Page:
Using the Term: Patent Pending

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What does patent pending mean?

Using the Term: Patent Pending

You've probably seen the term -patent pending- many times on store products and other items. Those wishing to patent inventions can do so through one of two types of applications: provisional or non-provisional. In 1995, it became legal to file a provisional patent, which is a lower-cost type of application in the US. It also helps give US patent filings more parity with foreign applicants. No claim or oath is required for a provisional patent; it acts as a means to file an early effective date and allows you to use the term, patent pending. Certain types of patent filings do not have this option so check with the US Patent and Trademark Office regarding your own invention claim.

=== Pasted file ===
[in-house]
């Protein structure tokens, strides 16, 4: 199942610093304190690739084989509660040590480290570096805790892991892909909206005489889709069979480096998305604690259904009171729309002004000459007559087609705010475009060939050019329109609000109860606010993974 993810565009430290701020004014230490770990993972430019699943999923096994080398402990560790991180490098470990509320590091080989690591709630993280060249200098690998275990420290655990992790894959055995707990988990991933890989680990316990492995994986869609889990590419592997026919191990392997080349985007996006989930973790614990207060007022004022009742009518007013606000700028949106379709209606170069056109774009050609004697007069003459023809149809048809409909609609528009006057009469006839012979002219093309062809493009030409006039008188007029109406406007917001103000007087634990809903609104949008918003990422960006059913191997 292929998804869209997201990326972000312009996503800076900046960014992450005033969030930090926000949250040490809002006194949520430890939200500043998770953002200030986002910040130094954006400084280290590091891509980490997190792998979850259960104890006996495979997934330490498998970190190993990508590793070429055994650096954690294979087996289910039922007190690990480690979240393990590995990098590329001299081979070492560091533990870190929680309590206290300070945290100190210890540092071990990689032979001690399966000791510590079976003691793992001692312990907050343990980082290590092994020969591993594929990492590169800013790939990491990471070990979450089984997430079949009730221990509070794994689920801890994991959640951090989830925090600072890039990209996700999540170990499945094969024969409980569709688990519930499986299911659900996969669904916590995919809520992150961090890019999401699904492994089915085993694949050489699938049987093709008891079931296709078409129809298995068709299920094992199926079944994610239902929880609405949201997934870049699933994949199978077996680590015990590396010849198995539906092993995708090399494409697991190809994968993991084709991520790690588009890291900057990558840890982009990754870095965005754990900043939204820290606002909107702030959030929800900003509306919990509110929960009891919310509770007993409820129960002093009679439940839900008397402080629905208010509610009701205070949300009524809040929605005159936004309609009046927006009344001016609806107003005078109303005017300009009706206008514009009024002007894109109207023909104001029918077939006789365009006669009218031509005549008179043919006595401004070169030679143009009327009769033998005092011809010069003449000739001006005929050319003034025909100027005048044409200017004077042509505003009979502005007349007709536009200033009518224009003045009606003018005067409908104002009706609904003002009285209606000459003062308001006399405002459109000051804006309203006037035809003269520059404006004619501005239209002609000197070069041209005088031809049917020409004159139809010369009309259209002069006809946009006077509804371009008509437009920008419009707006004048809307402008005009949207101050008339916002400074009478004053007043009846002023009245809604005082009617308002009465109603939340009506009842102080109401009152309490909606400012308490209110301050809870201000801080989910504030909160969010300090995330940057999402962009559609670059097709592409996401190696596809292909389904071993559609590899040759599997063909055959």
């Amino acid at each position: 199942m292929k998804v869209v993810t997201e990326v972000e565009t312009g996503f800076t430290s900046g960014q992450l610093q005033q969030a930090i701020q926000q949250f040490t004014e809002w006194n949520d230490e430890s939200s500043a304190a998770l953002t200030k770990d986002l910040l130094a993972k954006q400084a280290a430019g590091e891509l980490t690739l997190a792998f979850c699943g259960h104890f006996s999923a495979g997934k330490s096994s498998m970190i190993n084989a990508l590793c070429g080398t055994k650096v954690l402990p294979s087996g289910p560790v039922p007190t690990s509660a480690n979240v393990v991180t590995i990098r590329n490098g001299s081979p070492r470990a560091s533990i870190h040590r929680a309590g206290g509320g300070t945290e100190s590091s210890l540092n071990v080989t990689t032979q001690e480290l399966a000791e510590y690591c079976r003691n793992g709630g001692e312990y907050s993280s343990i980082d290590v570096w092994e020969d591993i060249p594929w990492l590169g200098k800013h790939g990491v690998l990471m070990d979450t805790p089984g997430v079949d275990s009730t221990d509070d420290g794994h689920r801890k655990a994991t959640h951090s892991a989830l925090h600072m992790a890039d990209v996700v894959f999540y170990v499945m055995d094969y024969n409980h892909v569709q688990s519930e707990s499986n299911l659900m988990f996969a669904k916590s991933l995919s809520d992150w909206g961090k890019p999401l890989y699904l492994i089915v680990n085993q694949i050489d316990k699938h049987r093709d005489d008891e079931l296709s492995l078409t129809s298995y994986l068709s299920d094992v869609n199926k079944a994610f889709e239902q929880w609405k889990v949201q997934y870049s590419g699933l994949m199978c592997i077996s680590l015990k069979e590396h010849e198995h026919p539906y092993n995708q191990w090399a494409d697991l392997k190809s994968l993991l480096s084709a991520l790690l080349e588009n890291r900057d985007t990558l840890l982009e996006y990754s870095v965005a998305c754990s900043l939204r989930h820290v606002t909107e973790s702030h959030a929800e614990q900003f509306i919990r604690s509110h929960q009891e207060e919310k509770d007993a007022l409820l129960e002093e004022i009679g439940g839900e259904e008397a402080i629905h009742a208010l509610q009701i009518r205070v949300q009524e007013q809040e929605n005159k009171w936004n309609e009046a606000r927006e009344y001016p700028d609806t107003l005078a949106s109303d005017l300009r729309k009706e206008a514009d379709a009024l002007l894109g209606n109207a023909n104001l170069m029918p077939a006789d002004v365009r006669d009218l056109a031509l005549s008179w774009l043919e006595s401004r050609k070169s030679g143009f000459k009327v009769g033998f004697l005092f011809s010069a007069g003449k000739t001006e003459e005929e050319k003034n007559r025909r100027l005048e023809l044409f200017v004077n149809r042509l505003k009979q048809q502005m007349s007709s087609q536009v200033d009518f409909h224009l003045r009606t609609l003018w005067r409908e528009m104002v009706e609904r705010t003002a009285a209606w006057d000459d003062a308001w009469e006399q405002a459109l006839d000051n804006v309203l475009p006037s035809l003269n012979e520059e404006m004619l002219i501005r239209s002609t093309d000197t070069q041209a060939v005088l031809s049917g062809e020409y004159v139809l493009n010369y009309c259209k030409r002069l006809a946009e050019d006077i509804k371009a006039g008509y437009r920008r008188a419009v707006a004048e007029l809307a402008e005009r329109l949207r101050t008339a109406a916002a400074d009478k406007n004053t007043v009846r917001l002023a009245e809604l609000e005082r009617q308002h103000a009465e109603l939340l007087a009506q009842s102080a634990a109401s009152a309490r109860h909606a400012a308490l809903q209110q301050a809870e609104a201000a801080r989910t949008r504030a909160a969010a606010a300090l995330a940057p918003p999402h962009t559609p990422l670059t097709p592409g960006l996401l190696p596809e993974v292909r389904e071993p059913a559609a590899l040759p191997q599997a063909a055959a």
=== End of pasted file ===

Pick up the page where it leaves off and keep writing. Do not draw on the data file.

After filing a provisional application, you have a certain grace period in which to file a non-provisional one. Keep in mind, provisional patent filings are NOT examined on merits. A 'patent pending' claim on a product might deter competitors but, if it's later discovered that your invention really isn't new, it's meaningless. In this case, you might even be infringing on someone else's patent. So, do a thorough patent search to make sure your invention isn't already patented by someone else before filing any type of patent application.



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